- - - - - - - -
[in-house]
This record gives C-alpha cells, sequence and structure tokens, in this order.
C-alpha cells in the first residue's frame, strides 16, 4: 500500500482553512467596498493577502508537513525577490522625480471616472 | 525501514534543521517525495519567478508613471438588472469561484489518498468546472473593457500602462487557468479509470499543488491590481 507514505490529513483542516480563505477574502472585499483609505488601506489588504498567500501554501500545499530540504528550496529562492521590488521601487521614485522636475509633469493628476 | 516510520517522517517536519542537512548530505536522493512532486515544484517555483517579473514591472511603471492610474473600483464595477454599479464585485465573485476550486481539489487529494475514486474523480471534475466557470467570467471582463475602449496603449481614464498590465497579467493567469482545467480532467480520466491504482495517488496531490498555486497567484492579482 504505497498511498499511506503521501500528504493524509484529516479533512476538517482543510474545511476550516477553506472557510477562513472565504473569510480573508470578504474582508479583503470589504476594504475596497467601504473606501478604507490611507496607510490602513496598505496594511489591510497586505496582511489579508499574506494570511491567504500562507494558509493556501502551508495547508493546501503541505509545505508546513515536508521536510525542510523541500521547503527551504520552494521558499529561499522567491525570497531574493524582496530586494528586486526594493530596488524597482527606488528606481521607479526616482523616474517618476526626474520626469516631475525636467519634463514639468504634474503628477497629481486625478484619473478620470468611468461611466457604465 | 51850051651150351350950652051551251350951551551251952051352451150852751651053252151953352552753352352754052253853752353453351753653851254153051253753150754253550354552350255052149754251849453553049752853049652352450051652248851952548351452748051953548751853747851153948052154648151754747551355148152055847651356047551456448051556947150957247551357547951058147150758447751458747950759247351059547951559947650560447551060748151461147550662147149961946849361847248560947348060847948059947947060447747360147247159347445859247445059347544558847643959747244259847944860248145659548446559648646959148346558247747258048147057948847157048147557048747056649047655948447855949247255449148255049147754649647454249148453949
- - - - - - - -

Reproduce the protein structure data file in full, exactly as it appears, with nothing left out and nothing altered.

[in-house]
This record gives C-alpha cells, sequence and structure tokens, in this order.
C-alpha cells in the first residue's frame, strides 16, 4: 500500500482553512467596498493577502508537513525577490522625480471616472 | 525501514534543521517525495519567478508613471438588472469561484489518498468546472473593457500602462487557468479509470499543488491590481 507514505490529513483542516480563505477574502472585499483609505488601506489588504498567500501554501500545499530540504528550496529562492521590488521601487521614485522636475509633469493628476 | 516510520517522517517536519542537512548530505536522493512532486515544484517555483517579473514591472511603471492610474473600483464595477454599479464585485465573485476550486481539489487529494475514486474523480471534475466557470467570467471582463475602449496603449481614464498590465497579467493567469482545467480532467480520466491504482495517488496531490498555486497567484492579482 504505497498511498499511506503521501500528504493524509484529516479533512476538517482543510474545511476550516477553506472557510477562513472565504473569510480573508470578504474582508479583503470589504476594504475596497467601504473606501478604507490611507496607510490602513496598505496594511489591510497586505496582511489579508499574506494570511491567504500562507494558509493556501502551508495547508493546501503541505509545505508546513515536508521536510525542510523541500521547503527551504520552494521558499529561499522567491525570497531574493524582496530586494528586486526594493530596488524597482527606488528606481521607479526616482523616474517618476526626474520626469516631475525636467519634463514639468504634474503628477497629481486625478484619473478620470468611468461611466457604465 | 51850051651150351350950652051551251350951551551251952051352451150852751651053252151953352552753352352754052253853752353453351753653851254153051253753150754253550354552350255052149754251849453553049752853049652352450051652248851952548351452748051953548751853747851153948052154648151754747551355148152055847651356047551456448051556947150957247551357547951058147150758447751458747950759247351059547951559947650560447551060748151461147550662147149961946849361847248560947348060847948059947947060447747360147247159347445859247445059347544558847643959747244259847944860248145659548446559648646959148346558247747258048147057948847157048147557048747056649047655948447855949247255449148255049147754649647454249148453949